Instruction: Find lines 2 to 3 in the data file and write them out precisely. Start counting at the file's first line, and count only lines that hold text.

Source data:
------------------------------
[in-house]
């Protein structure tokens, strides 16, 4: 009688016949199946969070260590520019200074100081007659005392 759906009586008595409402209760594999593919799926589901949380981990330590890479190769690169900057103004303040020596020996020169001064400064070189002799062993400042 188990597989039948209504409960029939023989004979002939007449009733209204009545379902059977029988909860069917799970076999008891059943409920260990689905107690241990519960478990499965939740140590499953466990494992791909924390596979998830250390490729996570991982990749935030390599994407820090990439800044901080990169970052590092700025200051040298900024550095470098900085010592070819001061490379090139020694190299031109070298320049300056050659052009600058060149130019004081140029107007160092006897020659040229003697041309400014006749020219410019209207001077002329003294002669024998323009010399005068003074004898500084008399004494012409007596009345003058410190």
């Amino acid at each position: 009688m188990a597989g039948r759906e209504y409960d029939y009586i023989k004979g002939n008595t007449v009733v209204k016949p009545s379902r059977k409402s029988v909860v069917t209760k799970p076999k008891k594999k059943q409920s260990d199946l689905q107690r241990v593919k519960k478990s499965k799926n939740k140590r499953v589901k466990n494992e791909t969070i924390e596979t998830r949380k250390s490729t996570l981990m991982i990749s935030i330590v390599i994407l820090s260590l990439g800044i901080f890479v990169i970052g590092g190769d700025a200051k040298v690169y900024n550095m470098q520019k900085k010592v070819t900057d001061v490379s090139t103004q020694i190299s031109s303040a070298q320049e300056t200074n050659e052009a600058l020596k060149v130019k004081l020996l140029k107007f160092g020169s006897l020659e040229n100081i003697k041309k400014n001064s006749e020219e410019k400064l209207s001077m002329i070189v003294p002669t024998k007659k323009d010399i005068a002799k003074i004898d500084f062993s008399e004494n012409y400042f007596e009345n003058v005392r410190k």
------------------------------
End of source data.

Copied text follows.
């Protein structure tokens, strides 16, 4: 009688016949199946969070260590520019200074100081007659005392 759906009586008595409402209760594999593919799926589901949380981990330590890479190769690169900057103004303040020596020996020169001064400064070189002799062993400042 188990597989039948209504409960029939023989004979002939007449009733209204009545379902059977029988909860069917799970076999008891059943409920260990689905107690241990519960478990499965939740140590499953466990494992791909924390596979998830250390490729996570991982990749935030390599994407820090990439800044901080990169970052590092700025200051040298900024550095470098900085010592070819001061490379090139020694190299031109070298320049300056050659052009600058060149130019004081140029107007160092006897020659040229003697041309400014006749020219410019209207001077002329003294002669024998323009010399005068003074004898500084008399004494012409007596009345003058410190």
């Amino acid at each position: 009688m188990a597989g039948r759906e209504y409960d029939y009586i023989k004979g002939n008595t007449v009733v209204k016949p009545s379902r059977k409402s029988v909860v069917t209760k799970p076999k008891k594999k059943q409920s260990d199946l689905q107690r241990v593919k519960k478990s499965k799926n939740k140590r499953v589901k466990n494992e791909t969070i924390e596979t998830r949380k250390s490729t996570l981990m991982i990749s935030i330590v390599i994407l820090s260590l990439g800044i901080f890479v990169i970052g590092g190769d700025a200051k040298v690169y900024n550095m470098q520019k900085k010592v070819t900057d001061v490379s090139t103004q020694i190299s031109s303040a070298q320049e300056t200074n050659e052009a600058l020596k060149v130019k004081l020996l140029k107007f160092g020169s006897l020659e040229n100081i003697k041309k400014n001064s006749e020219e410019k400064l209207s001077m002329i070189v003294p002669t024998k007659k323009d010399i005068a002799k003074i004898d500084f062993s008399e004494n012409y400042f007596e009345n003058v005392r410190k």